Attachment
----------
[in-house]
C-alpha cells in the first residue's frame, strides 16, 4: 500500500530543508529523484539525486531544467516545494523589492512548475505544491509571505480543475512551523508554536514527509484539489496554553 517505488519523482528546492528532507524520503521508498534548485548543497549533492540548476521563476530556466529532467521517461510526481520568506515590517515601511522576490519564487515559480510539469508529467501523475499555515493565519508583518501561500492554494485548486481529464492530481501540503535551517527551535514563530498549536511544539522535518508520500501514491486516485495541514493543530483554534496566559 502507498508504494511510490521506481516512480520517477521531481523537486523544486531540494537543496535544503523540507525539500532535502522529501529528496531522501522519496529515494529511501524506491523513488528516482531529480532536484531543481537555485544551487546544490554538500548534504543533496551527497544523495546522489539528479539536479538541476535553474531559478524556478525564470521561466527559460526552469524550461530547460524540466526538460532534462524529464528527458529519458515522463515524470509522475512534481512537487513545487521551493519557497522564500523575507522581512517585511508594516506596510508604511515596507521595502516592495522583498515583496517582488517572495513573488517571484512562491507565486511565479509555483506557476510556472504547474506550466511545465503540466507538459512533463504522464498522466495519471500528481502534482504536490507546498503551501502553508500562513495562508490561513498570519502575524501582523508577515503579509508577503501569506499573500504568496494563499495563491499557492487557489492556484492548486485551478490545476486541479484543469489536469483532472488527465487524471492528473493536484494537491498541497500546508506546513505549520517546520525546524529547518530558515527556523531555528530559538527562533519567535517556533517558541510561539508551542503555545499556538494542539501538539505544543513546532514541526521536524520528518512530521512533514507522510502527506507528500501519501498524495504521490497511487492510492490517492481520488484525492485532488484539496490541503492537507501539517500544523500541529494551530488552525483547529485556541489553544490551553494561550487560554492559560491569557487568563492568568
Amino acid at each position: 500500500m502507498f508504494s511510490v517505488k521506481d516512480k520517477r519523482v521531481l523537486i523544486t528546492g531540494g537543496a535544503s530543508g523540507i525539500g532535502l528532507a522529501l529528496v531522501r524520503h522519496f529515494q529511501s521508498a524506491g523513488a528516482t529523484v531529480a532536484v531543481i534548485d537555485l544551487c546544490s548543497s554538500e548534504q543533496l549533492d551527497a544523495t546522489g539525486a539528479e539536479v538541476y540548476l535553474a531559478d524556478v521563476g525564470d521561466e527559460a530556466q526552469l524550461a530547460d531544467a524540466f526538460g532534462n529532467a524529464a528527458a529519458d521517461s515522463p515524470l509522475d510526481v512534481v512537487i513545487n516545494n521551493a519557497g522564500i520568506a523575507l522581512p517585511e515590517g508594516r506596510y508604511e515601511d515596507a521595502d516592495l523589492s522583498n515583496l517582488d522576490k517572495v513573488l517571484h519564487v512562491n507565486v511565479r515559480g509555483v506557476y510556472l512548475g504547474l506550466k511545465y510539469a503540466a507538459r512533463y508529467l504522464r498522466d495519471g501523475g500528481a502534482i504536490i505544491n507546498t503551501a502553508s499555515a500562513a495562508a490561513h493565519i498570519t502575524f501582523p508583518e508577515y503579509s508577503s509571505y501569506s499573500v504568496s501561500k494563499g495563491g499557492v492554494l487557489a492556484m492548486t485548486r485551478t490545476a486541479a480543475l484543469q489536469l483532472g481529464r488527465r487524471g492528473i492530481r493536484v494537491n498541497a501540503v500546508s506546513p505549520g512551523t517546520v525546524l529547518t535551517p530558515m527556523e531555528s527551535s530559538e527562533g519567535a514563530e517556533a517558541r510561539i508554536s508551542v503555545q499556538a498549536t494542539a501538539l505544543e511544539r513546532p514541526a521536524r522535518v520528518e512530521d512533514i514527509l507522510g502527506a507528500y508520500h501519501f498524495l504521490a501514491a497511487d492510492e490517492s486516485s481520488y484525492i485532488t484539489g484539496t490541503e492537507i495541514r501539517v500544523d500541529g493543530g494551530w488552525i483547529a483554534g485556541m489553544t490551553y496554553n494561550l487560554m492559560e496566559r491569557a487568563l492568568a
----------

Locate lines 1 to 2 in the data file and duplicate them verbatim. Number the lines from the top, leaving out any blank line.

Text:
[in-house]
C-alpha cells in the first residue's frame, strides 16, 4: 500500500530543508529523484539525486531544467516545494523589492512548475505544491509571505480543475512551523508554536514527509484539489496554553 517505488519523482528546492528532507524520503521508498534548485548543497549533492540548476521563476530556466529532467521517461510526481520568506515590517515601511522576490519564487515559480510539469508529467501523475499555515493565519508583518501561500492554494485548486481529464492530481501540503535551517527551535514563530498549536511544539522535518508520500501514491486516485495541514493543530483554534496566559 502507498508504494511510490521506481516512480520517477521531481523537486523544486531540494537543496535544503523540507525539500532535502522529501529528496531522501522519496529515494529511501524506491523513488528516482531529480532536484531543481537555485544551487546544490554538500548534504543533496551527497544523495546522489539528479539536479538541476535553474531559478524556478525564470521561466527559460526552469524550461530547460524540466526538460532534462524529464528527458529519458515522463515524470509522475512534481512537487513545487521551493519557497522564500523575507522581512517585511508594516506596510508604511515596507521595502516592495522583498515583496517582488517572495513573488517571484512562491507565486511565479509555483506557476510556472504547474506550466511545465503540466507538459512533463504522464498522466495519471500528481502534482504536490507546498503551501502553508500562513495562508490561513498570519502575524501582523508577515503579509508577503501569506499573500504568496494563499495563491499557492487557489492556484492548486485551478490545476486541479484543469489536469483532472488527465487524471492528473493536484494537491498541497500546508506546513505549520517546520525546524529547518530558515527556523531555528530559538527562533519567535517556533517558541510561539508551542503555545499556538494542539501538539505544543513546532514541526521536524520528518512530521512533514507522510502527506507528500501519501498524495504521490497511487492510492490517492481520488484525492485532488484539496490541503492537507501539517500544523500541529494551530488552525483547529485556541489553544490551553494561550487560554492559560491569557487568563492568568